Ah the old Yule Tide! Christmas t’is the time of year when traditions and clichés fall thick and fast – a bit like that snowy Christmas card scene that for most UK dwellers is as alien as getting through the festive period without stacking on a couple of extra pounds.
I must say it has been a very enjoyable year, working with clients old and new, not just in the UK but around the world. Approaching Christmas it is always customary to chat with people about their plans for the period. One thing I have found very interesting is conversing with colleagues and associates in different countries.
We tend to assume that everybody celebrates ‘like us’ and the differences, sometimes subtle, sometimes vast, are a reminder that in the world of business and politics it always pays to take an interest when your affairs cross national and cultural borders.
In the UK, we generally treat Christmas as if it is the end of world. By this I mean that from December 24th to January 2nd the nation slips into a state of self-induced torpor during which nothing of any consequence will get done. The national mindset turns to consumption to the point of burst – whether that be food, drink or the latest must have gadget!
In the US on the other hand, Christmas is the business end to a month of excess that is kicked off by Thanksgiving. While the Brits follow the big day of the 25th (and I mention the date because I will return to this!) with a public holiday on the 26th, our American cousins are back to work as normal.
Meanwhile, any Brit working between Christmas and New Year will be heard mumbling, “No point doing anything until the New Year”, as if it is a decade away, while probably using the dead time to extract chocolate flakes and mince pie crumbs from their keyboards.
I recently had a conversation with an associate in Germany who corrected me when I referred to Christmas Day as the big day. “You mean the 24th of course!” he laughed (at my supposed confusion). He was rather embarrassed to discover that, after all these years, he had assumed that der Weihnachtsmann (Santa Claus) and families gave presents on the 24th in the UK as happens in Germany.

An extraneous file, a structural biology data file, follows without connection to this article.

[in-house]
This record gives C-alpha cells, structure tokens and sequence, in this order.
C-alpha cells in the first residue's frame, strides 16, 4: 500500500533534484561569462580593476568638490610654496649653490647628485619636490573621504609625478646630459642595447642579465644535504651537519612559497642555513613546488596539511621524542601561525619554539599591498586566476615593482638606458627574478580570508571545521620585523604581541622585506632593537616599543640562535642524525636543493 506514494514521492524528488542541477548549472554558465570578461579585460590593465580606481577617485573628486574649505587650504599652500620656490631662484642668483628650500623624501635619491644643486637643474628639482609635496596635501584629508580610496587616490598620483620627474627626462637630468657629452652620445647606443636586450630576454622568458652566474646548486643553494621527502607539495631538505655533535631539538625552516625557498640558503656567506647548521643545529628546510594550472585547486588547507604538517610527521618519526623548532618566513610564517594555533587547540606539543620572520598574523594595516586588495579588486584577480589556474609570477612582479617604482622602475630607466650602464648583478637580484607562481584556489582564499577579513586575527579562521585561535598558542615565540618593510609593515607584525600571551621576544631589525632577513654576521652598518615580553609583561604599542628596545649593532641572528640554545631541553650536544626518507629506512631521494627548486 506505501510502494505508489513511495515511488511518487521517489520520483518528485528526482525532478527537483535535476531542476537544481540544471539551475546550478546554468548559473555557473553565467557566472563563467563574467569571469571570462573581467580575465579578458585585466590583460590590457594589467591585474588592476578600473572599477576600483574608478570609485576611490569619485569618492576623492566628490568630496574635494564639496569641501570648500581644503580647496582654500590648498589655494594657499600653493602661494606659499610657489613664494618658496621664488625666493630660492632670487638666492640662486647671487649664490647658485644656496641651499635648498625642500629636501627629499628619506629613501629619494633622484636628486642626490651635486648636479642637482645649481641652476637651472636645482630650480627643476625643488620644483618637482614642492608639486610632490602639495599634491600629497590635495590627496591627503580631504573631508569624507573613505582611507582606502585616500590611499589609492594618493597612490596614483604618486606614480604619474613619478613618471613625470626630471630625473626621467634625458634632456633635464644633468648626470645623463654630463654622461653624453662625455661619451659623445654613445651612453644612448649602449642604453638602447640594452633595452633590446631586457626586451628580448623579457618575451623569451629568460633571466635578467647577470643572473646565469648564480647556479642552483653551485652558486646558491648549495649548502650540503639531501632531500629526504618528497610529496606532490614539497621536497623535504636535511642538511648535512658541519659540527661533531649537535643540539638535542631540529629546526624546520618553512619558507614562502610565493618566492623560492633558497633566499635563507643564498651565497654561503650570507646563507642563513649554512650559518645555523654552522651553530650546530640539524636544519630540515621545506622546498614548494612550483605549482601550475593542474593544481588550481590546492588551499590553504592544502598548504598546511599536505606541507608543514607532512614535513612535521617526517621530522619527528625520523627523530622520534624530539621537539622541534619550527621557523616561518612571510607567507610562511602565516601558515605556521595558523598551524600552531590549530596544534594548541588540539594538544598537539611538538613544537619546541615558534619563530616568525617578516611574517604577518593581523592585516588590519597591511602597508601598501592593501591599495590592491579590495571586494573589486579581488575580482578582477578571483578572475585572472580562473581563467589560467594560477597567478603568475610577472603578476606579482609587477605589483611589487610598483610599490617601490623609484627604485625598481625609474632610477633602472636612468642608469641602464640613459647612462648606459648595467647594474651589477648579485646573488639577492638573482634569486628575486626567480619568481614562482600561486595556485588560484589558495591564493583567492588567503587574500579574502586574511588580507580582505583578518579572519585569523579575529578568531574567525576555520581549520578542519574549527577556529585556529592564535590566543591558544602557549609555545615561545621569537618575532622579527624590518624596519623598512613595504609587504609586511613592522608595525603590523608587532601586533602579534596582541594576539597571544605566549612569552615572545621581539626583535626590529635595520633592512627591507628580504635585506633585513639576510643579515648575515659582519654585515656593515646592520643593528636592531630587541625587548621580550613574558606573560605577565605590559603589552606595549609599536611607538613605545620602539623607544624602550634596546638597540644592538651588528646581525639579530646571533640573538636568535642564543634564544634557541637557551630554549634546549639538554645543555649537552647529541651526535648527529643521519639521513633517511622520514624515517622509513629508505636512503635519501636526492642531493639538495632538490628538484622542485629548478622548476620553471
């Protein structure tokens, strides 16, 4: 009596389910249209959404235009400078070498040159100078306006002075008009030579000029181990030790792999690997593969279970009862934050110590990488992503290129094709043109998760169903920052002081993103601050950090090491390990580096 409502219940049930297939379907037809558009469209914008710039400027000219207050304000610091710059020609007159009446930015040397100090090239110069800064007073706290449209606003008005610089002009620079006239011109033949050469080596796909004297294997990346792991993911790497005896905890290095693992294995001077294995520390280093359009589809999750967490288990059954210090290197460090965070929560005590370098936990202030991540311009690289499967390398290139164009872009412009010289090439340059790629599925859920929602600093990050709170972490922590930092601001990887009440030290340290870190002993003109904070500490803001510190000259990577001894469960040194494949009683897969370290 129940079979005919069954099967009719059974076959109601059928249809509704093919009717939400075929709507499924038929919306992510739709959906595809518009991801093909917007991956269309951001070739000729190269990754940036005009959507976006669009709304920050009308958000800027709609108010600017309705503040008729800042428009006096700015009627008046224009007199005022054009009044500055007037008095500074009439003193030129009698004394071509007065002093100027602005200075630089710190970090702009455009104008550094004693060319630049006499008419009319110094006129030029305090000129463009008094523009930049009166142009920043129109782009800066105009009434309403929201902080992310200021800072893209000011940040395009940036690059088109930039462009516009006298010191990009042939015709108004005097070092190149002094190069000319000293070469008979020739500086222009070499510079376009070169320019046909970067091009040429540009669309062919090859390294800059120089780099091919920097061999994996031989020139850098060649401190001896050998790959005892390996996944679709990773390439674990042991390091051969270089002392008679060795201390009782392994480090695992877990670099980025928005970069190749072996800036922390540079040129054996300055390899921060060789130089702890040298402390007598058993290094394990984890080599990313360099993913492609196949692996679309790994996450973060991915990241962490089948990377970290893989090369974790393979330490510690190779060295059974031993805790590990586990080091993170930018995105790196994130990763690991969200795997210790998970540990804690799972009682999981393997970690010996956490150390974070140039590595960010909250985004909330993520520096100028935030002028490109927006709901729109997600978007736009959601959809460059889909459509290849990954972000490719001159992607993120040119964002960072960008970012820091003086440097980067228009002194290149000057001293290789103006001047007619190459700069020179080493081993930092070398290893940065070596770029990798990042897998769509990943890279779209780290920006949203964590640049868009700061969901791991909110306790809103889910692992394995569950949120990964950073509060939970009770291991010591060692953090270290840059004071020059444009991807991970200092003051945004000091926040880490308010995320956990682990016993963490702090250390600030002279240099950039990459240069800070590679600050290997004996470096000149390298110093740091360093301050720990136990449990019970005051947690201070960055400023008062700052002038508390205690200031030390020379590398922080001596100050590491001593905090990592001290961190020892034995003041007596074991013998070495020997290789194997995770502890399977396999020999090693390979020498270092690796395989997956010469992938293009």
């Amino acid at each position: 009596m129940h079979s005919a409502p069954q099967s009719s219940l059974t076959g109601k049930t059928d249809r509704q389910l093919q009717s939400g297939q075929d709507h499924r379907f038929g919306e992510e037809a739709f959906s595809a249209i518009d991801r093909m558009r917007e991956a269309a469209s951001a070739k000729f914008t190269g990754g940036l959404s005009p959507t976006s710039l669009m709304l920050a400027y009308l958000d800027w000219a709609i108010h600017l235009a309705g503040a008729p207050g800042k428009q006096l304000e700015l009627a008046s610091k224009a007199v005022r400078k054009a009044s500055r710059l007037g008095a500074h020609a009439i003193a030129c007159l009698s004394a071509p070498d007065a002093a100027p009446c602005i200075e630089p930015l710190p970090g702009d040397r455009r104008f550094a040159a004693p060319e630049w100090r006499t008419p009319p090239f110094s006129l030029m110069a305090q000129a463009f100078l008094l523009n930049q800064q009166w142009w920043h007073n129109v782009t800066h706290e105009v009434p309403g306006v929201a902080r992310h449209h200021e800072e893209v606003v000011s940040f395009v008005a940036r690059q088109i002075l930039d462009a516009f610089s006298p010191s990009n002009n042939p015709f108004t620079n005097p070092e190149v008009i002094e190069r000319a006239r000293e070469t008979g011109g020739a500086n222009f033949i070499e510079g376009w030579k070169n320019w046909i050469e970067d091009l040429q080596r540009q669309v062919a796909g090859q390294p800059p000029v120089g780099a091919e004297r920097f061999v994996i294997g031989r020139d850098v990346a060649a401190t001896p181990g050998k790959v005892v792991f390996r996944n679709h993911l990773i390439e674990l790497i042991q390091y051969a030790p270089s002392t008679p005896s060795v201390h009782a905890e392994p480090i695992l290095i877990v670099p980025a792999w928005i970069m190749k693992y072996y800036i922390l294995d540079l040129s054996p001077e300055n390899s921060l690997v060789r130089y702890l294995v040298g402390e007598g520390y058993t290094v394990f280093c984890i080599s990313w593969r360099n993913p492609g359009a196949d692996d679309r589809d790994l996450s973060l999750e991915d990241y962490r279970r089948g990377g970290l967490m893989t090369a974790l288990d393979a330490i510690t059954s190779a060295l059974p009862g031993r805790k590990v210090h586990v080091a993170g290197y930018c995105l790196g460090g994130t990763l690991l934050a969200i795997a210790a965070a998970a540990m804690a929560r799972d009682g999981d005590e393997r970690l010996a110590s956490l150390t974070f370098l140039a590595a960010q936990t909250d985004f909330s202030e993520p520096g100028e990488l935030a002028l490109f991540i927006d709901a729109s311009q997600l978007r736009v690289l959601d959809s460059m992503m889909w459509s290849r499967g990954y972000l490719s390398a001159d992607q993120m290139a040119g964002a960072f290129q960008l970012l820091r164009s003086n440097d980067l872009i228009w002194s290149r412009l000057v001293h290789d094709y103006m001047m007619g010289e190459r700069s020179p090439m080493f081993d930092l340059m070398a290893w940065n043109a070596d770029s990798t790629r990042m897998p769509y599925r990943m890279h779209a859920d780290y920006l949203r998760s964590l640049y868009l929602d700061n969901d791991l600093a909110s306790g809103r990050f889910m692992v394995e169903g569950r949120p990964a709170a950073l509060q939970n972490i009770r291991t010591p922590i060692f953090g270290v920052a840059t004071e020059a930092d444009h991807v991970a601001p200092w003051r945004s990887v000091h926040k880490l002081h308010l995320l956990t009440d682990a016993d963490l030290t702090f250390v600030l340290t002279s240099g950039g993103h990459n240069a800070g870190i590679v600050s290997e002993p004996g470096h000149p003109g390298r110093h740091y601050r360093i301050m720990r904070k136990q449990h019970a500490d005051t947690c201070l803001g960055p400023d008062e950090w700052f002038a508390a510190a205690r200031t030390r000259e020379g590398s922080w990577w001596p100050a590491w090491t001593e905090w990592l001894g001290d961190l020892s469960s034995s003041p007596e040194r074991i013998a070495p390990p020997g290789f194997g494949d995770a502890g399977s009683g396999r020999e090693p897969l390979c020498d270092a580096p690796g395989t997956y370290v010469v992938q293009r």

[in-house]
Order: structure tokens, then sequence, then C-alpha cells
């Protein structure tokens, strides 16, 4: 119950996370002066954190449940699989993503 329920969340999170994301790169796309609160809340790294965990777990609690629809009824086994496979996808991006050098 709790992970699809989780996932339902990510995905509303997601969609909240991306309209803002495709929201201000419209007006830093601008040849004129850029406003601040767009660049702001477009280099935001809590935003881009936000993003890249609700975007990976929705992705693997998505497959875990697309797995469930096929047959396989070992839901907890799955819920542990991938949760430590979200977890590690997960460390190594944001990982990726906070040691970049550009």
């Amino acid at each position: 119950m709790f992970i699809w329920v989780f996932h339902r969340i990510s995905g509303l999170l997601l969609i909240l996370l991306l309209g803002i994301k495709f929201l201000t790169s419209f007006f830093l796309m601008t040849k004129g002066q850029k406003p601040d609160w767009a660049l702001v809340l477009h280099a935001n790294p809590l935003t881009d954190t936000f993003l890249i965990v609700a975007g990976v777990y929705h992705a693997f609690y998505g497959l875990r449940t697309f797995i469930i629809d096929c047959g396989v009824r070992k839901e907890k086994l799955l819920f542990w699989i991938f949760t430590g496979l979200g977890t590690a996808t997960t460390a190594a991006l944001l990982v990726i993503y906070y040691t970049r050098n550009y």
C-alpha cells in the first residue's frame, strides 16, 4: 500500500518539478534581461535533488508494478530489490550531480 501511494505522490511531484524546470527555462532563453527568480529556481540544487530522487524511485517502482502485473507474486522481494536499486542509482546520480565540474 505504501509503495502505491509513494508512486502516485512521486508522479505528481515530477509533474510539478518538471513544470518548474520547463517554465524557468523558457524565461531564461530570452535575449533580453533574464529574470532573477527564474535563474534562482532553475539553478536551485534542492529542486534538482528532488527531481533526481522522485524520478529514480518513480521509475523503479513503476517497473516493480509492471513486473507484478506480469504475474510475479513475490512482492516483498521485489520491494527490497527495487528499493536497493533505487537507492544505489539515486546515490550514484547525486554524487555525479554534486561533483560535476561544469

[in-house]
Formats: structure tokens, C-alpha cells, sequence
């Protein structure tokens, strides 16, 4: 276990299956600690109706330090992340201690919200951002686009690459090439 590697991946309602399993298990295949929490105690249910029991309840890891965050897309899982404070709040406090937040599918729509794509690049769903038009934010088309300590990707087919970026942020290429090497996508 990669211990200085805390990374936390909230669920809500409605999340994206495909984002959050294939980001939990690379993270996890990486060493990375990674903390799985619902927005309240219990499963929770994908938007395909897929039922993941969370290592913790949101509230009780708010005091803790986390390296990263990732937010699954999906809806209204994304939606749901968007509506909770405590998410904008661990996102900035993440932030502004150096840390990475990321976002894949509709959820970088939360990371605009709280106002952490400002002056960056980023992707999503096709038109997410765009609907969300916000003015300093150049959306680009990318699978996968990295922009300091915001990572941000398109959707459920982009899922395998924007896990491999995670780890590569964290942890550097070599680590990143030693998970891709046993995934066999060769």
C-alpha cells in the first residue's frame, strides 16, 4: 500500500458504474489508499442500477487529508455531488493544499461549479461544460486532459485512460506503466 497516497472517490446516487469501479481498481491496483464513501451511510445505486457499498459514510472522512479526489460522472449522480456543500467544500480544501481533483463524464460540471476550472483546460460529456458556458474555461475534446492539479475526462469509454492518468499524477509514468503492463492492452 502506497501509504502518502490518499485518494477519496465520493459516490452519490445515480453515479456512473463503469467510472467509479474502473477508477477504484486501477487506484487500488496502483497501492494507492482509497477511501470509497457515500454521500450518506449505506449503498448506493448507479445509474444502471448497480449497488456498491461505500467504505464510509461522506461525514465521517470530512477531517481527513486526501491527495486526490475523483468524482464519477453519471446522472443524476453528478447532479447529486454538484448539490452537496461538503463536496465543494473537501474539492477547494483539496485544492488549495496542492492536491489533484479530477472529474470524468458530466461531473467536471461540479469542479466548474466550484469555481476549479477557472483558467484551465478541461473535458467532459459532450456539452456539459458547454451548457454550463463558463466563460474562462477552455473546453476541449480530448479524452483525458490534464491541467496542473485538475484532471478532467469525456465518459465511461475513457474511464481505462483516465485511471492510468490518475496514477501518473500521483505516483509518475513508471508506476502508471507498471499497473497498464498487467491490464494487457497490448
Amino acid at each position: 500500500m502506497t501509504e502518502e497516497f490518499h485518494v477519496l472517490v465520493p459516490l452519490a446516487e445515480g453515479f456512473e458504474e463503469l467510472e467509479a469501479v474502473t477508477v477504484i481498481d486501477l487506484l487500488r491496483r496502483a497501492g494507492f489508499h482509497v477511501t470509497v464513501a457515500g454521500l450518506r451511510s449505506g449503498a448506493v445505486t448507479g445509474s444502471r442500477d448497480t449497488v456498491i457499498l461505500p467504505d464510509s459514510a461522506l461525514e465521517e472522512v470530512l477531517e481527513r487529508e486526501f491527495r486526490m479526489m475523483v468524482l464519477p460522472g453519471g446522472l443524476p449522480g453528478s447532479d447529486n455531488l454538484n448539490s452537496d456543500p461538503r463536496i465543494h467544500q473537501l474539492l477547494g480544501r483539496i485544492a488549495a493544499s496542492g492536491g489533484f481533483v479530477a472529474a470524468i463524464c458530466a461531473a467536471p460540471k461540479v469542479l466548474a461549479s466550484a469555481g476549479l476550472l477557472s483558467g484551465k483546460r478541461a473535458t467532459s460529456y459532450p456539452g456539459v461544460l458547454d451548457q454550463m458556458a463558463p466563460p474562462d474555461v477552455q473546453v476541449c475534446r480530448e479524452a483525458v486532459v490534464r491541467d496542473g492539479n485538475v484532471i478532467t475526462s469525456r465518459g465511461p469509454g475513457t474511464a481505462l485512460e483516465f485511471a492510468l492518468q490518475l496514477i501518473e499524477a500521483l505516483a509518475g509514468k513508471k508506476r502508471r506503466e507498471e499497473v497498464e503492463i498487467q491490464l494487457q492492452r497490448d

While we were able to joke that we learn something new every day, the situation reminded me of a far more embarrassing faux pas committed by a new graduate recruit for a Magic Circle law firm, who chirpily enquired at a social engagement what a Saudi visitor was doing for Christmas…
That said, while Christmas may well be grounded in Christian ceremony, it has been successfully marketed to different pockets around the world. Coca Cola did much to establish Santa and the Japanese follow a bizarre Christmas tradition established by a 1970s marketing campaign by the fast food chain that gave us Colonel Sanders.
Yes, crazy as it sounds, on the 25th December, approximately three and a half million Japanese families sit down to a Christmas feast of KFC! (and there were us Brits sticking our noses up at Bernard Matthews’ boootiful turkeys!).
So the moral of this Christmas tale (said in my best Dickensian narrator’s voice) is next time you pass KFC, stop and take a moment to browse that menu. You never know, it could be a small talk deal breaker!
In the meantime, I wish anyone reading this blog a very happy Christmas and a wonderful 2018!
Luan de Burgh
Luan de Burgh is a speaker, writer and founder of de Burgh Training – a specialist business communication training provider dedicated to helping people perform at their highest potential.